Sure, Harmanpreet Kaur’s run out was the big turning point of the match at Newlands on Thursday. There were plenty of little moments that swung the ICC Women’s T20 World Cup semifinal between India and Australia one way then the other, but that dismissal was undoubtedly the big one. In fact, it was even the main topic of discussion in the post-match press conference. The India captain spoke about it on more than one occasion. She was sure which moment in the game was the decisive one… it was *that* run out.

“I think if I had stayed till the last moment, we could have definitely finished the match one over earlier as we had the momentum,” said Harmanpreet.

She later added: “It is disappointing because according to the momentum of the match and the way we were playing cricket, we shouldn’t have lost like this. Because from the Australian team’s body language, it looked like they gave up the match. But the moment I got out, the momentum shifted from India to Australia, I personally felt it was the turning point.”

T20 World Cup semifinal, IND vs AUS as it happened: Australia edge India for famous win

Going by social media reaction, the run out will likely remain the lasting memory of the match for Indian cricket fans. It reminded many of MS Dhoni’s run out against New Zealand in the 2019 World Cup. A spot in the final is up for grabs, a legend scores a fighting half-century, a most unlikely victory seems possible, and then it all comes crashing down thanks to an unfortunate run out by the barest of margins – a direct hit from the deep then, the bat getting stuck in the ground now.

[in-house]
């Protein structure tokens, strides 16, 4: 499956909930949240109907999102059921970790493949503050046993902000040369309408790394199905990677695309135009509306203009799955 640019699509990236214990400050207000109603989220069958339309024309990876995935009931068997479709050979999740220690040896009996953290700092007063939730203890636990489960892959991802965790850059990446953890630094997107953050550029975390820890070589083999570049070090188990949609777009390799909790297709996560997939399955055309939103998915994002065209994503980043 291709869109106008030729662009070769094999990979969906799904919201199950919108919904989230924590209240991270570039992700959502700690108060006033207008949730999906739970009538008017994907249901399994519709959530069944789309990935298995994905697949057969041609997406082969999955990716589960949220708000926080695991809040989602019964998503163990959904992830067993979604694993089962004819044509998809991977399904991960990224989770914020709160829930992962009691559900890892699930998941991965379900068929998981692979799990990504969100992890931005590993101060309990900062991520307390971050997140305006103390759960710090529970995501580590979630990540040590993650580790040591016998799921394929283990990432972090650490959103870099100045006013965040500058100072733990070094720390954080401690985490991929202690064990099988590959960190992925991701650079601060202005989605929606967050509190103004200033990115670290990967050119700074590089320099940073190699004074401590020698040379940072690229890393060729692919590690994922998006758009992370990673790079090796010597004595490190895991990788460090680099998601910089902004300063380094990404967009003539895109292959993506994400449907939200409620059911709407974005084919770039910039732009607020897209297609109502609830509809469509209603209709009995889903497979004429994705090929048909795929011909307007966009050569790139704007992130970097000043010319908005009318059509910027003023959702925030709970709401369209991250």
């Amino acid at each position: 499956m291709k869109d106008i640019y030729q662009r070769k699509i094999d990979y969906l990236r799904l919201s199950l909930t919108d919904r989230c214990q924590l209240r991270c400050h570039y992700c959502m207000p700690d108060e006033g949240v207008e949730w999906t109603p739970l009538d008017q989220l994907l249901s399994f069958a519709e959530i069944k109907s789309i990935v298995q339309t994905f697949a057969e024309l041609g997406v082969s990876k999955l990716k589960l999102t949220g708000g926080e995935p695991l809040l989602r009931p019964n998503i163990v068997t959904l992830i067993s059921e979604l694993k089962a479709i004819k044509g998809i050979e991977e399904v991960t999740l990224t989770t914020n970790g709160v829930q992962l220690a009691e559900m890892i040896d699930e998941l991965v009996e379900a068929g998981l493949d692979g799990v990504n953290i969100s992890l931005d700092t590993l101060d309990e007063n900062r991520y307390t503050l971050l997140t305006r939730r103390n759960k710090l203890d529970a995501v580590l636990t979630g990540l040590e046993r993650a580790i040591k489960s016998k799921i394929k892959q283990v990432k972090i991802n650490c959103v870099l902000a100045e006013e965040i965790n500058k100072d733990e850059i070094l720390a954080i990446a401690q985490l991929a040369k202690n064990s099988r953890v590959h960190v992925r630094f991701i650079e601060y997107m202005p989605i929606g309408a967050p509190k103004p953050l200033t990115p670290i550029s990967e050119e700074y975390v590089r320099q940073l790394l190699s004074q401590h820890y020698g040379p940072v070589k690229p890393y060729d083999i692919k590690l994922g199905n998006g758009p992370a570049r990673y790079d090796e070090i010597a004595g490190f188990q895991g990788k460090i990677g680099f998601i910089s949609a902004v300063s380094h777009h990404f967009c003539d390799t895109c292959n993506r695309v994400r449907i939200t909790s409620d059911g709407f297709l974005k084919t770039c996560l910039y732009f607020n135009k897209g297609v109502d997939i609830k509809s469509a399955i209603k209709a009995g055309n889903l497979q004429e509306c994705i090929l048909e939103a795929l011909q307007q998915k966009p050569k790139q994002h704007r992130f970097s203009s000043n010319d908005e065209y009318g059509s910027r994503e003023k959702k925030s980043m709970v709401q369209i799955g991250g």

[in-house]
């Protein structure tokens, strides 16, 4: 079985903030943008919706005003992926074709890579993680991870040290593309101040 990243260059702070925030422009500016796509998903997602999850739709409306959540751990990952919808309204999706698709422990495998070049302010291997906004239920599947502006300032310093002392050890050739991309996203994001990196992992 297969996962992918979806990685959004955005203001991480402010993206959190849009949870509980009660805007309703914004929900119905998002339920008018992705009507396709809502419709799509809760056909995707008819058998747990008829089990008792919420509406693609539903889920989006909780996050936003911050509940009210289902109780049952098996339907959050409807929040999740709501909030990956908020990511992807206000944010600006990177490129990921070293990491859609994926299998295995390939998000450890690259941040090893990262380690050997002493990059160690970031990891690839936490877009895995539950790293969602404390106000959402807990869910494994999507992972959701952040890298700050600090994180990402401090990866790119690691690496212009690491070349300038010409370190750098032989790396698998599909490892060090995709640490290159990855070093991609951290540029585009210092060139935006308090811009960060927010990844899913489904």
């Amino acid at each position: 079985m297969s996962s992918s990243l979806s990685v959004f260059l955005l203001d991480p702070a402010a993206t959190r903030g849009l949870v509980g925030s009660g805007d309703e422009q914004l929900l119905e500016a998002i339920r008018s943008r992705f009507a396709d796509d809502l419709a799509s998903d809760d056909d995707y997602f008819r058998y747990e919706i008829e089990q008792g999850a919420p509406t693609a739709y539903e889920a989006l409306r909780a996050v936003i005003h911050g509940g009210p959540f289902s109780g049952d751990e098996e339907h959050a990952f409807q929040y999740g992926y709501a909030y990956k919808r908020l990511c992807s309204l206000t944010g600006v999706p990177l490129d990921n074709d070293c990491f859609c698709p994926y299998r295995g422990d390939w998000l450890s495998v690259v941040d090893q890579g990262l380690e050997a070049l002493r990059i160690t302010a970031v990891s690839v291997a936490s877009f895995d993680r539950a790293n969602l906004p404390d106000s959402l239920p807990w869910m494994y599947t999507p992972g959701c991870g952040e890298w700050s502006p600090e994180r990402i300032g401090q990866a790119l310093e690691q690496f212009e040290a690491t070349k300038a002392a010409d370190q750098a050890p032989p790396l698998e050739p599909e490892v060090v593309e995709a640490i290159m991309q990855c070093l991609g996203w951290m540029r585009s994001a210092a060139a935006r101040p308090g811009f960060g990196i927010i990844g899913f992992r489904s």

However, what’s worth paying attention to here is the ‘unlikely victory’ bit. It is because India somehow got to a winning position that Harmanpreet’s run out seems destined to be a painfully unforgettable memory.

Against Australia on Thursday, India were reduced to 28/3 in 3.4 overs as they attempted to chase a target of 173 runs. The top three – Shafali Verma, Smriti Mandhana and Yastika Bhatia – were back in the hut and it seemed the contest was dead and buried. But that’s when Harmanpreet and Jemimah Rodrigues got together at the crease and India ended up adding 69 runs off the next 40 deliveries.

It was a terrific partnership, both in terms of skill and temperament, that turned the match on its head. Rodrigues was on a mission and hit her first two deliveries for fours. She kept landing punches with incredible confidence and finished with a 24-ball 43. Harmanpreet, too, began her innings with a four and scored 52 off 34 to show once again why she is one of the best in the business on the big stage.

India were left needing 41 off 33 with six wickets remaining. They were in the driver’s seat. But that’s when the run out happened and India’s supporters were left with a sinking feeling. They were staring at a heavy defeat at one stage before being poisoned by hope. They had lived through the two agonising nine-run defeats in the 2017 ODI World Cup and 2022 CWG finals. As time went by, this too took a similar route.

India were close to achieving one of the greatest comeback wins, but it wasn’t to be. Harmanpreet was right in putting that one moment down to bad luck – 99 out of 100 times, she’d slide the bat through easily – but the rest of the performance was down to skill and execution.

Errors galore

The mighty Aussies ended up winning by just five runs and it will be worth remembering, to learn from more than anything, India’s many mistakes that led to the heartbreaking result.

It started in the first over of the match itself as Shafali, at mid-on, let the ball slip through and conceded an extra run. That marked the beginning of a horrendous day in the field for the Indians.